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Title: Public confidence in the auditing profession
Authors: Loh, Mei San
Ng, Meow Ling
Tay, Janice Su-Ting
Keywords: DRNTU::Business::Auditing
Issue Date: 1994
Abstract: The auditing profession is facing increased number of litigation recently due to corporate failures of their clients whom they audited and had received "clean" reports. How do the users of audited financial information perceive the profession and the work performed by the auditors with all the happenings to the profession? Is the profession able to maintain its credibility and usefulness now? This project serves to ascertain the level of public confidence users have in the auditing profession, the factors contributing to their confidence, and the recommendations deemed necessary to maintain or enhance the profession's image. Research was carried out in two ways: (1) A questionnaire survey was designed to determine public's perception of auditors' competence, integrity, independence, and the exercise of due audit care. It also ascertains whether there is an expectation gap and how in addition to litigation of auditors and high audit staff turnover impact users' confidence in the profession. (2) Literature review based on local and foreign written articles was carried out to supplement and compare findings from the survey. Respondents indicated a more than indifference confidence level of 3.67 (on a scale of 1 to 5) in the profession. Auditors' competence in understanding the clients' businesses received a low rating among all other factors and it is rather highly correlated to public confidence. Auditors' independence and the training by CPA firms reflected fairly good ratings. All these three factors had relatively higher correlations to the confidence level than the other factors. Hence, there must be measures to improve auditors' competence in understanding clients' business; and at a minimum, maintain the current standard of independence and training by CPA firms, so as not to decrease the level of confidence the public has in the profession. The project concluded that users wanted more stringent auditing standards. This would supposedly improve audit quality, thus maintaining or even increase their confidence in the profession. Other favourable recommendations included audit rotation by audit partners or CPA firms; having an independent body to appoint and pay the CPA firms; make audit committees compulsory for all companies; revise the current audit report; and peer review by other CPA firms.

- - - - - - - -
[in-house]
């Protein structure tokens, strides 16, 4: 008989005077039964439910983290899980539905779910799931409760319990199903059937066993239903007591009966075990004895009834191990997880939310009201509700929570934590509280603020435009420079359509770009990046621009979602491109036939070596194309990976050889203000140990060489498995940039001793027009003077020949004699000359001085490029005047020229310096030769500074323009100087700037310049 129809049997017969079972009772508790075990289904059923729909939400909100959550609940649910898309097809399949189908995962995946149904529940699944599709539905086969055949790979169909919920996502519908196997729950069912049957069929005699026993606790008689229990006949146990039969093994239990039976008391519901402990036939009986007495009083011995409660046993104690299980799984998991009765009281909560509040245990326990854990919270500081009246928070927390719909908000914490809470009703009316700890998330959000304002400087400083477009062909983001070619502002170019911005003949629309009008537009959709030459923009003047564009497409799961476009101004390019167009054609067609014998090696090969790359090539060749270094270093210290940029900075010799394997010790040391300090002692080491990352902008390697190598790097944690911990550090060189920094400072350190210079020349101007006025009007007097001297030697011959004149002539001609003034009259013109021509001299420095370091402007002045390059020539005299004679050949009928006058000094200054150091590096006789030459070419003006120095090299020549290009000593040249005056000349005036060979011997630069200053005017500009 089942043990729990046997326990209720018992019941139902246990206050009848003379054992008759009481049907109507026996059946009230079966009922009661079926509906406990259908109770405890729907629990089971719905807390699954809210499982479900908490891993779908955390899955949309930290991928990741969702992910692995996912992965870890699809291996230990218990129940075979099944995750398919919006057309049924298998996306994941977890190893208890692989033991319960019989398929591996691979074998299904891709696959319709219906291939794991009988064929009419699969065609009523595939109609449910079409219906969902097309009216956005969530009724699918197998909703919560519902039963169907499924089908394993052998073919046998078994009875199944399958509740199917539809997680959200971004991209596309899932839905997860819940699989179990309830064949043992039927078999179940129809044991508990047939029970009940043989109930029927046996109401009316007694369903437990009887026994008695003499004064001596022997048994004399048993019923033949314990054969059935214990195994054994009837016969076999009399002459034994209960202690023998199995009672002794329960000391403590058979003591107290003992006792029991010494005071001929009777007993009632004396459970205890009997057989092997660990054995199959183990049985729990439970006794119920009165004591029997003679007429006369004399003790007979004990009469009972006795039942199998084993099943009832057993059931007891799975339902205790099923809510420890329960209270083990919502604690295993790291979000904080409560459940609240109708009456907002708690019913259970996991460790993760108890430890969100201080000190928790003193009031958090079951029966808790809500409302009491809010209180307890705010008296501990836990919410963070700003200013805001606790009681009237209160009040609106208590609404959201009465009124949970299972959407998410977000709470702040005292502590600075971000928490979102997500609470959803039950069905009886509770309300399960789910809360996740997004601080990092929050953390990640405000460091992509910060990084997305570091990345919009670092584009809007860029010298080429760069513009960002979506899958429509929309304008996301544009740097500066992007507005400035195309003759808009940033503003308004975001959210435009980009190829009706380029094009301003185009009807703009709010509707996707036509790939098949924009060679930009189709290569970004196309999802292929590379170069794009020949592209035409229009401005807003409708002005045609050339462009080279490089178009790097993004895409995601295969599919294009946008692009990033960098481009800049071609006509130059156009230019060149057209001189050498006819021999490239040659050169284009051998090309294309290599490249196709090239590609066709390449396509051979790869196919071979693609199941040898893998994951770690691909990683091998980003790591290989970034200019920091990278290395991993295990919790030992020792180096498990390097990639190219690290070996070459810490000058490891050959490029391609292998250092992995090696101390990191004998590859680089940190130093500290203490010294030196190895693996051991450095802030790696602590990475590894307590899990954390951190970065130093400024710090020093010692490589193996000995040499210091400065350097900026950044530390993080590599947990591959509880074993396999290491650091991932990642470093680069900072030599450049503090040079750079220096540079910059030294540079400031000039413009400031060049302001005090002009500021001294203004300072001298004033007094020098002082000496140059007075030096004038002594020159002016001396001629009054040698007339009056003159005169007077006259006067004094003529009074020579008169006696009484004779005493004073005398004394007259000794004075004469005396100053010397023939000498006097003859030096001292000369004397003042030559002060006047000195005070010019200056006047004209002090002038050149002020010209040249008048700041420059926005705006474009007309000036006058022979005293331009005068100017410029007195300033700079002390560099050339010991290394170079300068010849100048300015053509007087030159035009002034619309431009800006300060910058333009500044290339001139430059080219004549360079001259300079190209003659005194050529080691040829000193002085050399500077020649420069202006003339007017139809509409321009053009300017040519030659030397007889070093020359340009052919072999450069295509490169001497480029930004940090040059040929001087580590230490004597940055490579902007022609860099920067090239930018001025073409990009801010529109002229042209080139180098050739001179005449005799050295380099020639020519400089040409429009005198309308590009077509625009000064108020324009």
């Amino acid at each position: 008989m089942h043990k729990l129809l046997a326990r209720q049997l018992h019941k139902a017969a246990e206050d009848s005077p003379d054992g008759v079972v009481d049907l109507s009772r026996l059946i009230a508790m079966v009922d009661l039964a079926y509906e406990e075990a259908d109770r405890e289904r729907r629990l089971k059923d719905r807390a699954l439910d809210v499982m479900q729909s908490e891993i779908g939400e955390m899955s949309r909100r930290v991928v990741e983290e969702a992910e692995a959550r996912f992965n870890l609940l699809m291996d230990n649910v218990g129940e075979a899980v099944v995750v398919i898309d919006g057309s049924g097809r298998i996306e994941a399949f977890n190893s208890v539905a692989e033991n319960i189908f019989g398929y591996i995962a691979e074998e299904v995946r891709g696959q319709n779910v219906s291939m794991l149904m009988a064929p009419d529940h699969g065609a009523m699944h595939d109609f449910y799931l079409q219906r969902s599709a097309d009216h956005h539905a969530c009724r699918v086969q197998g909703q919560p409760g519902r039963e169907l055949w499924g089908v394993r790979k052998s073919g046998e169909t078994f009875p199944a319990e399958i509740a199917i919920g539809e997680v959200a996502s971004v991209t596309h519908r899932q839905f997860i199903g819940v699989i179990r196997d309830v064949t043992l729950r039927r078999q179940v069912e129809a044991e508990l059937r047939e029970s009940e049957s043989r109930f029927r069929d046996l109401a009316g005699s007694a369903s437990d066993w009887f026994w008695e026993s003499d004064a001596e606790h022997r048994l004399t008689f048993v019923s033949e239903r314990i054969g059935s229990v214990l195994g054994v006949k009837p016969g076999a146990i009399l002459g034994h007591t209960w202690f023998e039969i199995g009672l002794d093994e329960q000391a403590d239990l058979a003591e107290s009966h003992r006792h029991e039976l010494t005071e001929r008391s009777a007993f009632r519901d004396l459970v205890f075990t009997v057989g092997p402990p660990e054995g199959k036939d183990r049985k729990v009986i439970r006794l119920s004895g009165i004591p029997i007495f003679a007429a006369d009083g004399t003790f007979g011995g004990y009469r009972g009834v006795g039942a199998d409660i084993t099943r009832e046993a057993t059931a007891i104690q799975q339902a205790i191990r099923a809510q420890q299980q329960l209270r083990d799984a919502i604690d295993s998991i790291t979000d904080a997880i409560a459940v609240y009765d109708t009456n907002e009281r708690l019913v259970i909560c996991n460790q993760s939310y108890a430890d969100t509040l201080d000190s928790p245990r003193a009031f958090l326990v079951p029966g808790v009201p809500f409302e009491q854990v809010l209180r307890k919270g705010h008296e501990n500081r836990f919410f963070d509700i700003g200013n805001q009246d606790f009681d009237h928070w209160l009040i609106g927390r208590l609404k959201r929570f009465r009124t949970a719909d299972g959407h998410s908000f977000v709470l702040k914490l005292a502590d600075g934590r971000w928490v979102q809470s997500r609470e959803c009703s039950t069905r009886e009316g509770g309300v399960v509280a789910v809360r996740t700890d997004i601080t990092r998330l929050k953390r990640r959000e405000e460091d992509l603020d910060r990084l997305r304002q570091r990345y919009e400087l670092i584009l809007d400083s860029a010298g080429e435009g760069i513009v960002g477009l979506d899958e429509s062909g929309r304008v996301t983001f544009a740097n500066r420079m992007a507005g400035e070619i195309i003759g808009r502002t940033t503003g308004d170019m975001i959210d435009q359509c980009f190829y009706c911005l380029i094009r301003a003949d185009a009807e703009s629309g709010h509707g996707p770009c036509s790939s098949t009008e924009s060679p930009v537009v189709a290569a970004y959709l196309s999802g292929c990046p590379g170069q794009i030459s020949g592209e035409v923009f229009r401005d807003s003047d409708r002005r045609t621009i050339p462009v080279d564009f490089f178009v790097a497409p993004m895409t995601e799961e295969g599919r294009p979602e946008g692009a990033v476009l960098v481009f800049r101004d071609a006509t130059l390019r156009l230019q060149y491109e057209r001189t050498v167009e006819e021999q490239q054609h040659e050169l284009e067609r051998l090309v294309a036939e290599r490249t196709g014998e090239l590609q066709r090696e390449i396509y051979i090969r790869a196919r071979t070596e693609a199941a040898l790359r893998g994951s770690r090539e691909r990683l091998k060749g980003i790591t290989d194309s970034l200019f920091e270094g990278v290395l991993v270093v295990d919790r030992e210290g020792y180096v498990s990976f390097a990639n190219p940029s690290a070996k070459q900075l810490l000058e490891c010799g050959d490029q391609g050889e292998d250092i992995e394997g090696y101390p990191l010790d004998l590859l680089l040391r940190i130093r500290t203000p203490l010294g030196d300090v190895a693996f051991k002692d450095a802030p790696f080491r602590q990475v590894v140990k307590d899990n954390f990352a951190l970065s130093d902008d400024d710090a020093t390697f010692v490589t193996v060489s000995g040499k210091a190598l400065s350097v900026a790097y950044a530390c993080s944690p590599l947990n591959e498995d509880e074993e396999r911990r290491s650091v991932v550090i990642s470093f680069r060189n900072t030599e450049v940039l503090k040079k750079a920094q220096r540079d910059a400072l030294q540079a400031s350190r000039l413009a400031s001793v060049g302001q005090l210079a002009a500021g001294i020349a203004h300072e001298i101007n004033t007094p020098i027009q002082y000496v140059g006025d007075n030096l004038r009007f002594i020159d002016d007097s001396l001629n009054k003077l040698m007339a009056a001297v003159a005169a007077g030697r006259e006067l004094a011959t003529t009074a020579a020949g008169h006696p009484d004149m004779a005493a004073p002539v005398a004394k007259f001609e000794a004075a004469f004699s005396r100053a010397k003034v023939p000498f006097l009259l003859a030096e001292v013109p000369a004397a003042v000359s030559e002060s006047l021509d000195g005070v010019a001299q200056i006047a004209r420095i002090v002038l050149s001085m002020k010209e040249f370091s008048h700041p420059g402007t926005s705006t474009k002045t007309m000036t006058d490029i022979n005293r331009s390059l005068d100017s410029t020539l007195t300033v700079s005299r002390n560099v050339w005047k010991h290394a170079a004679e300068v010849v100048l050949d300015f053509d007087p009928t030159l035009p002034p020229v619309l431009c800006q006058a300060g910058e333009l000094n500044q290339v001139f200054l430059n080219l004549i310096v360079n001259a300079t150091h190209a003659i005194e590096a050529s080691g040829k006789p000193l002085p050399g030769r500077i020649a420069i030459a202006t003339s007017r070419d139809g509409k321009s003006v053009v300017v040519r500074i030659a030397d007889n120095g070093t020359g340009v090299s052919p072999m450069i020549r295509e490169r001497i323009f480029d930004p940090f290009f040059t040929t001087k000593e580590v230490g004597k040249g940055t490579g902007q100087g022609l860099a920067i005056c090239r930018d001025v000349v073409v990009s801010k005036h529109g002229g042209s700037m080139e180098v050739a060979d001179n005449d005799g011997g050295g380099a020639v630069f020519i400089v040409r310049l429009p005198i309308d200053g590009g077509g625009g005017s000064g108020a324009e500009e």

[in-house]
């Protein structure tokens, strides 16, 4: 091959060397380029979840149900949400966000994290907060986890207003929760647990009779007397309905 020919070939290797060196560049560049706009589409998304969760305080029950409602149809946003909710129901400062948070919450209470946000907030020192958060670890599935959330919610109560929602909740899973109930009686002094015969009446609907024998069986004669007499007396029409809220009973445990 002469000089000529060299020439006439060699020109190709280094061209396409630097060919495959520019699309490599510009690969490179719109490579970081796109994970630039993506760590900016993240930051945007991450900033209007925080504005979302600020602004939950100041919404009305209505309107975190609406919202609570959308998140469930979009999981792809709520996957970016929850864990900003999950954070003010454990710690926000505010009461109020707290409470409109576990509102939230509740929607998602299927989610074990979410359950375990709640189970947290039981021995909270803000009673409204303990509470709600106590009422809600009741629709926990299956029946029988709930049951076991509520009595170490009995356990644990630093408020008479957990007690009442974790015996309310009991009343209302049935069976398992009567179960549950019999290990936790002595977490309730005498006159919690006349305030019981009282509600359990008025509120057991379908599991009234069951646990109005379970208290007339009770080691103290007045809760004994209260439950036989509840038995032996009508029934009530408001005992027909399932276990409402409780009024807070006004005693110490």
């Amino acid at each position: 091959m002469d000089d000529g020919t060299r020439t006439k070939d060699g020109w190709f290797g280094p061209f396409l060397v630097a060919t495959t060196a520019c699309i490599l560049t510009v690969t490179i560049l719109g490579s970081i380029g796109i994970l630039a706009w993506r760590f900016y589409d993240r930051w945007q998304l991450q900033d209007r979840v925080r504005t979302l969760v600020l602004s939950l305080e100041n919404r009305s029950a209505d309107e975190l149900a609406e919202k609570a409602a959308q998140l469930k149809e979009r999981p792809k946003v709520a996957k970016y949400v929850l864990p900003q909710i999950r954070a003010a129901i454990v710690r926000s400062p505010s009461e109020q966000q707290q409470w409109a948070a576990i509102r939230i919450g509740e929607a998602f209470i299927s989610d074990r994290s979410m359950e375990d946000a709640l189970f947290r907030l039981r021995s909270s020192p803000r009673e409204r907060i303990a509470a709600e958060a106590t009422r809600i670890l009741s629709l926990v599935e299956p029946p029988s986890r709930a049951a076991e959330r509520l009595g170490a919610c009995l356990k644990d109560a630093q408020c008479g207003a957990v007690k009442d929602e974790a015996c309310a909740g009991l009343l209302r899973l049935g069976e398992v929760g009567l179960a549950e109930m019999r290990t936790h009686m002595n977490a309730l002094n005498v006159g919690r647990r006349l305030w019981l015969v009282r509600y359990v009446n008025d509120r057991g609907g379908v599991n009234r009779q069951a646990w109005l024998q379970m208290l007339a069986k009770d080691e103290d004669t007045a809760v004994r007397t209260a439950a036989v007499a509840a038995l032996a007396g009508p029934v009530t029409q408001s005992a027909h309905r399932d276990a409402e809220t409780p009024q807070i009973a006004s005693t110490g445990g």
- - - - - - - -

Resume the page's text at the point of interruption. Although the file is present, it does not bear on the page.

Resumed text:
Rights: Nanyang Technological University
Fulltext Permission: restricted
Fulltext Availability: With Fulltext
Appears in Collections:NBS Student Reports (FYP/IA/PA/PI)

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